"If we look at the work of Nature, we seem to catch a glance of a system in transition. Plants are the young of the world, vessels of health and vigour; but they grope ever upward towards consciousness; the trees are imperfect men, and seem to bemoan their imprisonment, rooted in the ground. The animal is the novice and probationer of a more advanced order".

"All that is yet inanimate will one day speak and reason."

"The chemic lump arrives at the plant and grows; arrives at the quadruped, and walks; arrives, at the man, and thinks". The transition of the Monad has an ever upward tendency, a striving to become a higher fact in the Universal economy.

Upon this subject of evolution H. P. Blavatsky says: "Evolution is an eternal cycle of becoming, we are taught; and Nature never leaves an atom unused; moreover, from the beginning of the Round, all in Nature tends to become Man. All the impulses of the dual, centripetal and centrifugal Force are directed towards one point — Man". (Vol. II., p. 170.) Emerson believed in this theory: "All the facts", he tells us, "of the animal economy, sex, nutriment, gestation, birth, growth, are symbols of the passage of the world into the soul of man, to suffer there a change, and re-appear a new and higher fact."

In order to show how much in accord are Emerson's views and those of Theosophy, upon the subject of evolution and the "passage of the world into the soul of man", the following quotation from the "Secret Doctrine" is helpful: — [Page 10]

"The next great Manvantara will witness the men of our own life-cycle becoming instructors and guides of a mankind whose Monads may now yet be imprisoned — semi-conscious — in the most intellectual of the animal kingdom, while their lower principles will be animating, perhaps, the highest specimens of the vegetable world,

"Thus proceed the cycles of the septenary evolution, in septennial nature; the spiritual or divine; the psychic or semi-divine; the intellectual, the passional, the instinctual or cognitional; the semi-corporeal and the purely material or physical natures. Thus far, for individual, human, sentient, animal and vegetable life".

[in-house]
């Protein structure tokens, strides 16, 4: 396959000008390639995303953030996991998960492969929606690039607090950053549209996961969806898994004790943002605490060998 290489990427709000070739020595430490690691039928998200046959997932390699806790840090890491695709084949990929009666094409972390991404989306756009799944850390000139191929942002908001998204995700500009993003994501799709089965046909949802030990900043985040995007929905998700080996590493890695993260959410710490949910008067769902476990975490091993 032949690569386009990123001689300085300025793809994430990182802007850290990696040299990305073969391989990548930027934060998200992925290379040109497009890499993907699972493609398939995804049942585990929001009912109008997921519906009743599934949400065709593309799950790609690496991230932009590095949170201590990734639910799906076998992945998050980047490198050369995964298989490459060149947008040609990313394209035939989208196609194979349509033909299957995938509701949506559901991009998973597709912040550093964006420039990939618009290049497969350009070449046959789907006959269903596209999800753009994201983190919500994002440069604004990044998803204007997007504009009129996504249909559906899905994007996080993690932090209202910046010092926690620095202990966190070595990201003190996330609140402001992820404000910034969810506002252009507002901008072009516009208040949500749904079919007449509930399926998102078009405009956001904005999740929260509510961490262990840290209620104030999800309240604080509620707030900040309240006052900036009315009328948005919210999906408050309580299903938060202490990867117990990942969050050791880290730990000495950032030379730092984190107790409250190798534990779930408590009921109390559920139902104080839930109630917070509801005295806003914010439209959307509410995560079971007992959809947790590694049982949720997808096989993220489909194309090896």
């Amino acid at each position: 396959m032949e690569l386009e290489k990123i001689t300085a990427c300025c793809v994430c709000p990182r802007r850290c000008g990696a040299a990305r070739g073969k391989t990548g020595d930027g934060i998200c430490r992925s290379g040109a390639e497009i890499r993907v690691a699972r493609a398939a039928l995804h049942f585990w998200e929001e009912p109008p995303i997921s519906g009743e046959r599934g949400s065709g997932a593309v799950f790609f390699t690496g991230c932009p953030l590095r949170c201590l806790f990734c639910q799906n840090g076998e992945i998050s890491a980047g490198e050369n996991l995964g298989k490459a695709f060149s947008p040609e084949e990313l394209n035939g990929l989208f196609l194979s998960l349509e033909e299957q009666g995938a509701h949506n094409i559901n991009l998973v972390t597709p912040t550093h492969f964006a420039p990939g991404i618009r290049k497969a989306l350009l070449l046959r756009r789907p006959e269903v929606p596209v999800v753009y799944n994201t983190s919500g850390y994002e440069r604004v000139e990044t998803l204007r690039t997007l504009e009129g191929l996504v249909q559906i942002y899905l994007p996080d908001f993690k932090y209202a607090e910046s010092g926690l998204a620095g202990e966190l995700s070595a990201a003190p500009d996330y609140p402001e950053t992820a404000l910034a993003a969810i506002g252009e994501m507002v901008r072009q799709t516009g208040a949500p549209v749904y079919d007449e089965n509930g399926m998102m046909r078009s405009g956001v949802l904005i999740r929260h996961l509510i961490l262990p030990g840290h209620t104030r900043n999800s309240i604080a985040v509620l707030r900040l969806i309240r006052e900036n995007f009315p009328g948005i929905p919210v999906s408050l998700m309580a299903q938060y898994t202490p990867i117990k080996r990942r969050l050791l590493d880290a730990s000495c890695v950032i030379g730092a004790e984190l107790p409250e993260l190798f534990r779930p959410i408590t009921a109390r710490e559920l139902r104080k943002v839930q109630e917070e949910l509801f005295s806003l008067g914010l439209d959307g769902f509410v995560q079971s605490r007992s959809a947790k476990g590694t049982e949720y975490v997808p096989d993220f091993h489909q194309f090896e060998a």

That which appeals to our sense of hearing — sound — is said to play an important part in Nature's evolution. In the esoteric philosophy, the sonoriferous ether is an aspect of Akasâ, and it is said to be a builder and destroyer of forms. Recent scientific experiments go to verify the statement. Emerson tells us that "over everything stands its daemon, or soul, and, as the form of the thing is reflected by the eye, so the soul of the thing is reflected by a melody. The sea, the mountain-ridge, Niagara, and every flower-bed, pre-exist, or super-exist, in pre-cantations, which sail like odours in the air, and when any man goes by with an ear sufficiently fine, he overhears them". The true poet is such an one.

According to Theosophical teaching, man's consciousness manifests on those of the seven planes that have already evolved into activity in him; other planes of consciousness being so far latent. This idea is conveyed by Emerson when he says,"Man imprisoned, man crystallized, man vegetative, speaks to man impersonated"; and "everything man sees without him corresponds to his states of mind, and is in turn intelligible to him, as his onward thinking leads him into the truth to which that fact or series belongs".

Man is, according to Emerson, "Nature's finer success in self-explication". This definition appeals to the student of Theosophy, for it embraces the idea of the development coming from within the self to the exterior, the awakening of latent potentialities.